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Celebrity Stylists Talk Fall Shoe Trends

Four fashion insiders predict which footwear looks will be hot — and not — next season.

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SARAH ELLISON LEWIS, New York and Austin, Texas

Hottest shoe looks for fall: "[Everyone] will finally adopt menswear as a lifestyle, not just the fashion-forward. I am feeling a major circling back to classics [that are] even more refined for women — heritage that is less overtly altered, like what Coach started with, a heavy, flat, tassled loafer that wasn’t shiny, [or] a work boot for a woman that looks less like something she stole from her grandfather and more like it was made for her personally. Men’s pajamas as outfits, men’s two-piece suiting [and] Hanes T-shirts as dresses [will be in], and the shoes will follow. Women will finally wear the Frye boot as their own, not the women’s version of the brand, and the hardware will be even louder than it was for men."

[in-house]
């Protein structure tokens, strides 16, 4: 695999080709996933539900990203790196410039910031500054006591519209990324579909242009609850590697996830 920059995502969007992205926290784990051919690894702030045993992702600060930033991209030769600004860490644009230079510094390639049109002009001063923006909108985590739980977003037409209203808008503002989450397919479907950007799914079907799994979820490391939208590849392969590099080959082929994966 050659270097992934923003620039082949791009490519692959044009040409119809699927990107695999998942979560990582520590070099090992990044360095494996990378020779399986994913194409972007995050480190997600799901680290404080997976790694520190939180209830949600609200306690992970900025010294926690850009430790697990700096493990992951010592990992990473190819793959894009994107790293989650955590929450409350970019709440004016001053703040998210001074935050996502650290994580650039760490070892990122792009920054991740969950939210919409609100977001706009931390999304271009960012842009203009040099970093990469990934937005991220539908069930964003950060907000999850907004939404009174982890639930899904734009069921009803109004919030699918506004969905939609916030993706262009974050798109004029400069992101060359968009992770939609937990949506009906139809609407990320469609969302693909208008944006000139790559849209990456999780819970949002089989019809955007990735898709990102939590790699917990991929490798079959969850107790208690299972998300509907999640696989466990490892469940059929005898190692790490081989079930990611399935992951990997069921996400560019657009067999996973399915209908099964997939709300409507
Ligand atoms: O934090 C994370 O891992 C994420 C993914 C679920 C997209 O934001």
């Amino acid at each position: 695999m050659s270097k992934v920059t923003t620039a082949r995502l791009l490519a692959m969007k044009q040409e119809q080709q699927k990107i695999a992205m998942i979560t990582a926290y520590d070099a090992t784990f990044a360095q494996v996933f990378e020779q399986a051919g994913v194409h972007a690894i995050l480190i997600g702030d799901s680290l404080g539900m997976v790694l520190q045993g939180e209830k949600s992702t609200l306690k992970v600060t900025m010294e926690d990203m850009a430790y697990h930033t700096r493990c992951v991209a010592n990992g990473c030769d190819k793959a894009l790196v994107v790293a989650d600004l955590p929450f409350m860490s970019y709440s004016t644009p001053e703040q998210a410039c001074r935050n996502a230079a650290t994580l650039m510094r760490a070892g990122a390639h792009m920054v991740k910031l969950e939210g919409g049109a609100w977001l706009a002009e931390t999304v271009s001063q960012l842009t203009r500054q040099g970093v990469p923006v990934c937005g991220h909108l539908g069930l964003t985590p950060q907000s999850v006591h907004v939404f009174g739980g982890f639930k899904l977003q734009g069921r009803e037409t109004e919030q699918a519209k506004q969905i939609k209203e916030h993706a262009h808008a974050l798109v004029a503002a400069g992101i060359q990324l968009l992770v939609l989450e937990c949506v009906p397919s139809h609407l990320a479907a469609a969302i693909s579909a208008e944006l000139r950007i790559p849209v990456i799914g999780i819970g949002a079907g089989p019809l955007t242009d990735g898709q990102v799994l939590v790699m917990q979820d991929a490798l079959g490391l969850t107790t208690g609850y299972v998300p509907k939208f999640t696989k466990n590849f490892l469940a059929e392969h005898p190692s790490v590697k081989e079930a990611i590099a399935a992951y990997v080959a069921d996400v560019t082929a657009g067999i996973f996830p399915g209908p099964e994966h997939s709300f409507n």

Must-have colors: "For basics, I am loving what I call 'walnut,' which is a very reddish heritage color — sometimes I call it 'Girl Scout brown' — plus the highlight color yellow green, like a metallic moss. [Beyond basics], colors and patterns will have thought and order to them and be very mixed, blocky and bold."

Biggest influencers: "Anyone who is refining their collections to have scale and simplicity, [including] the new minimalists [such as] Reed Krakoff, Prabal Gurung, The Row and Rag & Bone, and the best minimalists: Celine, Margiela, Jil Sander. It’s their time, as well as the women who do minimal best, [such as] Gwyneth Paltrow in Tom Ford. Art that is a blend of materials with clean lines [and] modern refurbishments. Our world is so inundated with noise and pain and angst, people are really learning how to minimalize their expression in their clothing and their spaces, and on their feet. Less is more, more than ever."

On the way out: Dainty, understated looks. "The details of the shoe will be big in scale. Thicker laces, thicker tassles, thicker straps, heavier weaves, thicker lasts and soles. Heavy, heavy, heavy, but less about tall and platform and more about detail, pattern and the piece as a whole ... It’s more about being more incorporated into our environments, not standing out."

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